The Big Bend slider, Trachemys gaigeae
), is a medium-sized freshwater turtle (carapace length to 308 mm) that is limited to riverine areas of the desert southwestern United States and northern Mexico. Two allopatric subspecies are currently recognized, T. g. gaigeae and T. g. hartwegi, which might represent distinct species. Degradation and fragmentation of riverine habitat is likely the most significant threat to T. gaigeae
in both the United States and Mexico. Overcollecting for the pet trade or as food and hybridization with introduced Trachemys scripta
are also of concern, although more information is needed. Commercial collection is prohibited in the United States but otherwise this slider receives little protection, except where it occurs on public lands. The species uses reservoirs and artificial ponds in New Mexico, suggesting some adaptability to human-modified environments. The status and ecology of this species in the United States has been little studied until recently and even less is known about populations in Mexico.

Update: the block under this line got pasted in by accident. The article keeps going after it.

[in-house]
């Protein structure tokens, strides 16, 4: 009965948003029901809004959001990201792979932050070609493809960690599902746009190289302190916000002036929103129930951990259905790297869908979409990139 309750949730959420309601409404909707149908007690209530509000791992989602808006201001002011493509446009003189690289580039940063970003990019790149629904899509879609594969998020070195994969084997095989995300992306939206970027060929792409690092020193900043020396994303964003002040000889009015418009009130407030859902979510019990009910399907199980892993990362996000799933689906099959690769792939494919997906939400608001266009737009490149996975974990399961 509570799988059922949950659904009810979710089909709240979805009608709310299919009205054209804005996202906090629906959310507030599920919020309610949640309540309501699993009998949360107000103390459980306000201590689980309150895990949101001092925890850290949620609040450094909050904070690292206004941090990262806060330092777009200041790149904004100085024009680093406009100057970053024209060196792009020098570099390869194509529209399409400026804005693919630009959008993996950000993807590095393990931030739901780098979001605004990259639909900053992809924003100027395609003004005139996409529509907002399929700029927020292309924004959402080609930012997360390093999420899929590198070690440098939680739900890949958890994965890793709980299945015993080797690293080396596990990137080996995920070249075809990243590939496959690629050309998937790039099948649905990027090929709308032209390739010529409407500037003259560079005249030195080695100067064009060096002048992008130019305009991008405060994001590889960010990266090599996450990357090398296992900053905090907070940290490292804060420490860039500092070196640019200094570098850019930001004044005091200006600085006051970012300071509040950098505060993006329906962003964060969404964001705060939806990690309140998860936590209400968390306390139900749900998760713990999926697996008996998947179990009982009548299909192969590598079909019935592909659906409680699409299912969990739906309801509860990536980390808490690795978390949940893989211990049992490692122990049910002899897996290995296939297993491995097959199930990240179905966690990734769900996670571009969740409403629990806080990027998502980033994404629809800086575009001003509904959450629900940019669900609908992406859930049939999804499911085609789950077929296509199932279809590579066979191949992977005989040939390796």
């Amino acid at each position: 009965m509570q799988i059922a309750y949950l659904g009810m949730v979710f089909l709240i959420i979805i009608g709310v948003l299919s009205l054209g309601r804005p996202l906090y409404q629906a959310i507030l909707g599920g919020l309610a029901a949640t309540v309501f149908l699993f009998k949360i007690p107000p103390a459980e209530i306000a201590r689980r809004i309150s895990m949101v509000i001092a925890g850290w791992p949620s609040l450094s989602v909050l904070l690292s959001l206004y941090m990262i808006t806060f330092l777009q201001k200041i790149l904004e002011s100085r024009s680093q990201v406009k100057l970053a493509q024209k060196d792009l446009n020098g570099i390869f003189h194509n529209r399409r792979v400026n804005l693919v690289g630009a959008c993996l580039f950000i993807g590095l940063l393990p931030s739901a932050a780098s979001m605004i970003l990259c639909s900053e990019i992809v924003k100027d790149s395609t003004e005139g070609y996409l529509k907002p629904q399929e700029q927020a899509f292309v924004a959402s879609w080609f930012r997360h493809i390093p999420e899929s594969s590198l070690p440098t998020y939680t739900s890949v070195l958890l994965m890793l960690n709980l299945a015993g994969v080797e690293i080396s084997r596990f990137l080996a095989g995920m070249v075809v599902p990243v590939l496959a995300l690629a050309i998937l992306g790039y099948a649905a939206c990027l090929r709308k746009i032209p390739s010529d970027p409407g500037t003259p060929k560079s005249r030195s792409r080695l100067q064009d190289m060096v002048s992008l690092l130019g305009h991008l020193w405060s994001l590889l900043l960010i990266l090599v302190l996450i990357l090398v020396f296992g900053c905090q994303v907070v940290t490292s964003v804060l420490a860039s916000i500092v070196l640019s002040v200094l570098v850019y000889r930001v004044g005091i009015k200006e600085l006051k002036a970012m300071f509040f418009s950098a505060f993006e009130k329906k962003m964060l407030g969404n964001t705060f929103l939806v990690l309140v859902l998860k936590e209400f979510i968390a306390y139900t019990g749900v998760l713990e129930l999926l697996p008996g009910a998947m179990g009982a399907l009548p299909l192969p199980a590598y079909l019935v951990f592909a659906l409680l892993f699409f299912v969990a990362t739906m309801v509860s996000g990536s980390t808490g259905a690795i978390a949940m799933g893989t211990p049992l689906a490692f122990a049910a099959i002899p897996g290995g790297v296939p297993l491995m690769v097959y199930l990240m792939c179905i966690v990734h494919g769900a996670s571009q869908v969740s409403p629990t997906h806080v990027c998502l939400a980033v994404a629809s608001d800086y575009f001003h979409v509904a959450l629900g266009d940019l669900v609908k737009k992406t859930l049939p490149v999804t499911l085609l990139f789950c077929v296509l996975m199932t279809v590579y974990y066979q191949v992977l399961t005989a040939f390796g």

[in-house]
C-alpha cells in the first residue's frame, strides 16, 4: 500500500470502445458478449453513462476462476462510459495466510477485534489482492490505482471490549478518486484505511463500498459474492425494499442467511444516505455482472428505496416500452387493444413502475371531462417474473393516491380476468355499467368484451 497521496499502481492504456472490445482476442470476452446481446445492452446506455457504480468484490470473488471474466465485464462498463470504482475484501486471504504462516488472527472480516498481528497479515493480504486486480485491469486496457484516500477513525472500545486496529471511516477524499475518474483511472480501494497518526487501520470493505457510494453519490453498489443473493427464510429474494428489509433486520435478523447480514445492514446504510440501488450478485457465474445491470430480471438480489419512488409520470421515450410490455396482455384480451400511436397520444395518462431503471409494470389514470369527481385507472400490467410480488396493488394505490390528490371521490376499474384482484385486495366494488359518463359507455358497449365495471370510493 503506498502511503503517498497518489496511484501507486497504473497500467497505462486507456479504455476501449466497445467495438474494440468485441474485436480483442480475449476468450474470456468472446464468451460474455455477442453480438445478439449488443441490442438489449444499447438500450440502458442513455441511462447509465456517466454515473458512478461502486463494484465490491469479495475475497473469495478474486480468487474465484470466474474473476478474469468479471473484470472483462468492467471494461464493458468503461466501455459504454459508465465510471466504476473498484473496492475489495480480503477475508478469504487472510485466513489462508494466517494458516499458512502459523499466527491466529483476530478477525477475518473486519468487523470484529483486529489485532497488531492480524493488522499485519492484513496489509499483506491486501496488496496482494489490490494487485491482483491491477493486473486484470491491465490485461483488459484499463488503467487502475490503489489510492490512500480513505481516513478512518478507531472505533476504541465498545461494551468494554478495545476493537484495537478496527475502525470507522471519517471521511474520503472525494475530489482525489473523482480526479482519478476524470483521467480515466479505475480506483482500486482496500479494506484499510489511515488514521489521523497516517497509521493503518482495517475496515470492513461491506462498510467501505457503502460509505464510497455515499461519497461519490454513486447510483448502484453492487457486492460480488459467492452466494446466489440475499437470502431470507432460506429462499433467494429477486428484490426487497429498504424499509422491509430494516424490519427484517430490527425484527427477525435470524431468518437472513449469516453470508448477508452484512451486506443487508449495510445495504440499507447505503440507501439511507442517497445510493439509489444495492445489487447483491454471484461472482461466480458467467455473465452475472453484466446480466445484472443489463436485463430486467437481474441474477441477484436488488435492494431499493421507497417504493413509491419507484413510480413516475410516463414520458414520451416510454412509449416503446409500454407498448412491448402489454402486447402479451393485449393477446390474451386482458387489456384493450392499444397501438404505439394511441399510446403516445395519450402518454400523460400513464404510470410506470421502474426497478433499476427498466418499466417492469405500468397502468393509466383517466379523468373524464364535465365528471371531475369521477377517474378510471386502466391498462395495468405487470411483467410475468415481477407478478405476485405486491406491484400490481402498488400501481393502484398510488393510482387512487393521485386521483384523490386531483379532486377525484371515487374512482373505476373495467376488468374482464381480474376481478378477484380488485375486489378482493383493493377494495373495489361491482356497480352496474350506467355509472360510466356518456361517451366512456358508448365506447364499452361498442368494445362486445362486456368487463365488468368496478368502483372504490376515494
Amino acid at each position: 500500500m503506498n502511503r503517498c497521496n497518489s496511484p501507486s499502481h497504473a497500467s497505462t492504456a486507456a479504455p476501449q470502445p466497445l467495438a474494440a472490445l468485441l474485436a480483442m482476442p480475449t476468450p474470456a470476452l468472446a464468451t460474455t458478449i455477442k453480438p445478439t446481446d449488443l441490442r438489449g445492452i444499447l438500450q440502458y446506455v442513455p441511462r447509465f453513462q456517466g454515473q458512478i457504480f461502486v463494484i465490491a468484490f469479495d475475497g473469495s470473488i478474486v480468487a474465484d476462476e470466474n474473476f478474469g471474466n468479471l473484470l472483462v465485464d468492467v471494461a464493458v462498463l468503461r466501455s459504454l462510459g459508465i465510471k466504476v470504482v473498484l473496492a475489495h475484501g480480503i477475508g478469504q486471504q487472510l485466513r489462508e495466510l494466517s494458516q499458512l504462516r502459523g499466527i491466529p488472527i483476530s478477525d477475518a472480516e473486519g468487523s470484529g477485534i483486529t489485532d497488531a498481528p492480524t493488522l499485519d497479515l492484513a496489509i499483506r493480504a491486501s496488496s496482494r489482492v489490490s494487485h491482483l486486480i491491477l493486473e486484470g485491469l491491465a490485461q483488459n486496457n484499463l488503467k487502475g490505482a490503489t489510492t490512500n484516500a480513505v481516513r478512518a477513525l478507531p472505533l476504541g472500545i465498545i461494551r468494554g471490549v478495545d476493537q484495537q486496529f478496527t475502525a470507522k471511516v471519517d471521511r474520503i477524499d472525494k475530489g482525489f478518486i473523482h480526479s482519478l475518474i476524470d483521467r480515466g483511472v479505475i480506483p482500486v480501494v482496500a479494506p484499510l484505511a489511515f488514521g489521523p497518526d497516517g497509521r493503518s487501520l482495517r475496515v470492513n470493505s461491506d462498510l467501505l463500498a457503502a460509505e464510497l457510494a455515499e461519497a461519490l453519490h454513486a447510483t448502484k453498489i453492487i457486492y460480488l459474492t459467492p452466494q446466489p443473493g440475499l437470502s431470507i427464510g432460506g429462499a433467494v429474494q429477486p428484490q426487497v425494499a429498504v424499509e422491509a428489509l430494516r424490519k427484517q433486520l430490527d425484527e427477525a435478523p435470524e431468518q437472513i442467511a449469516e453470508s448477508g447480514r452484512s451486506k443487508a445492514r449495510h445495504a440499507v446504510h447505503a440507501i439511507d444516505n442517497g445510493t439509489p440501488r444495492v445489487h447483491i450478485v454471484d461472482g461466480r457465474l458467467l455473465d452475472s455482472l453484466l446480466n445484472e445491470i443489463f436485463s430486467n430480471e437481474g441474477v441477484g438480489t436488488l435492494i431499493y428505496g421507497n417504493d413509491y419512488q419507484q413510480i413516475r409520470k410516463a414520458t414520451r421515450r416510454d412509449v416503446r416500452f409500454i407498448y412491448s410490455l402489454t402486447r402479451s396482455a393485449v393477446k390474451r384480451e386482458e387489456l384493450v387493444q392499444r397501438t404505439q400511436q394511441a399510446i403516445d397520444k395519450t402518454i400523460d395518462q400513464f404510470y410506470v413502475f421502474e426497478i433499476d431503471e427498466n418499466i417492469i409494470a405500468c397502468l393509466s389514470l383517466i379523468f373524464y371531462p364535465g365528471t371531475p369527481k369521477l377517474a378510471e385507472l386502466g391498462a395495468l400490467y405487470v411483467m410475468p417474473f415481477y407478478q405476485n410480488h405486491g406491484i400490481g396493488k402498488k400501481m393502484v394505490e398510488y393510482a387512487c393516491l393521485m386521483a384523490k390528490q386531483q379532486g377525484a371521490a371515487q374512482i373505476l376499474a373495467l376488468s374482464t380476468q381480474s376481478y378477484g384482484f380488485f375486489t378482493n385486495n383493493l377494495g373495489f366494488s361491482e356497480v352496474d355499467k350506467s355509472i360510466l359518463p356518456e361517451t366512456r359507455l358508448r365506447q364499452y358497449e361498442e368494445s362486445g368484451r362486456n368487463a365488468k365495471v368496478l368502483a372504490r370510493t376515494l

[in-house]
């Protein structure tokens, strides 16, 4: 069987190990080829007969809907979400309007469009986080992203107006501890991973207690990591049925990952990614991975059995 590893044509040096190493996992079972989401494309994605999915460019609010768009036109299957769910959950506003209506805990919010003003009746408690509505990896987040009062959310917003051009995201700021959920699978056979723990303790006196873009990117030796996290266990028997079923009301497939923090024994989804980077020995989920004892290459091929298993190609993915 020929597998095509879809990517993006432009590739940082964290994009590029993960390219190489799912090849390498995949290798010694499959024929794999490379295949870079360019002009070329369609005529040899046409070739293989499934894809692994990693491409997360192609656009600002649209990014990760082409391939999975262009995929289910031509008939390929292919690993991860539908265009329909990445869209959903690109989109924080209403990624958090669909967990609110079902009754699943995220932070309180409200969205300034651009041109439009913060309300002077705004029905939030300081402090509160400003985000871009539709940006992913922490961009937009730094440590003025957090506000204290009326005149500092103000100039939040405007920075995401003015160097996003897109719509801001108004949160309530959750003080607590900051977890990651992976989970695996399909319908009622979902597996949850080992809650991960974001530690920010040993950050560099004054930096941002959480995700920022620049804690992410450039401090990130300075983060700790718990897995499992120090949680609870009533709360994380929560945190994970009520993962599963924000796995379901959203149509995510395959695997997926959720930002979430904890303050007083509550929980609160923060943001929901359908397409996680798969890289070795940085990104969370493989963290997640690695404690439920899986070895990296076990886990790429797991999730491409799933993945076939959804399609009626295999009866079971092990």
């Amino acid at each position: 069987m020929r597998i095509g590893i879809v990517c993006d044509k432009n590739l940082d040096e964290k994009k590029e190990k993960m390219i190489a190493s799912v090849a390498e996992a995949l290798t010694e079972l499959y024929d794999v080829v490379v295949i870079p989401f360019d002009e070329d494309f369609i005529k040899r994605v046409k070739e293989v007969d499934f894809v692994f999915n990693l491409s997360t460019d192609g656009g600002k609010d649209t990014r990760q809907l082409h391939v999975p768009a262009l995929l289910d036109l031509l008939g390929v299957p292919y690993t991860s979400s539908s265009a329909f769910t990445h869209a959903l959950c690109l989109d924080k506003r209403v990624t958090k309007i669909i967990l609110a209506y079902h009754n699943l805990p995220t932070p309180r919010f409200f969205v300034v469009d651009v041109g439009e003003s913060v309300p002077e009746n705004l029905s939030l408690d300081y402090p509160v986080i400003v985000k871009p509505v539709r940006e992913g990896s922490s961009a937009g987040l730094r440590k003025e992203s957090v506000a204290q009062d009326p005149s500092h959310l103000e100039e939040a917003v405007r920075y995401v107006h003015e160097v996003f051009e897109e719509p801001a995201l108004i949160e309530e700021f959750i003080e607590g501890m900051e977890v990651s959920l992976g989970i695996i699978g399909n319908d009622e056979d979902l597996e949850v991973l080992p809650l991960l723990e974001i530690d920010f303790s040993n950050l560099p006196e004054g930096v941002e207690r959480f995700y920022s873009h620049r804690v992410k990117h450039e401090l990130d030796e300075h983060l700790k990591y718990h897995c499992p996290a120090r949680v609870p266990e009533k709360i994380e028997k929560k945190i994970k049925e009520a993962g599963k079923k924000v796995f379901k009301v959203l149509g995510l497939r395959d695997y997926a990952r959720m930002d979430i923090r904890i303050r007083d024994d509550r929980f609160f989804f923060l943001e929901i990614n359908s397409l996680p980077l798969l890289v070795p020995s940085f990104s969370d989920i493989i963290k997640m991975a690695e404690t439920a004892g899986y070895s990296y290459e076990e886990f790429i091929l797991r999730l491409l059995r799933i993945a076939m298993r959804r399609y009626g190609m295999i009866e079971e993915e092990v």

Stuart, J.N. and Ward, J.P. 2009. Trachemys gaigeae (Hartweg 1939) – Big Bend slider, Mexican Plateau slider, jicotea de la Meseta Mexicana. In: Rhodin, A.G.J., Pritchard, P.C.H., van Dijk, P.P., Saumure, R.A., Buhlmann, K.A., Iverson, J.B., and Mittermeier, R.A. (Eds.). Conservation Biology of Freshwater Turtles and Tortoises: A Compilation Project of the IUCN/SSC Tortoise and Freshwater Turtle Specialist Group. Chelonian Research Monographs No. 5, pp. 032.1-032.12, doi:10.3854/crm.5.032.gaigeae.v1.2009, http://www.iucn-tftsg.org/cbftt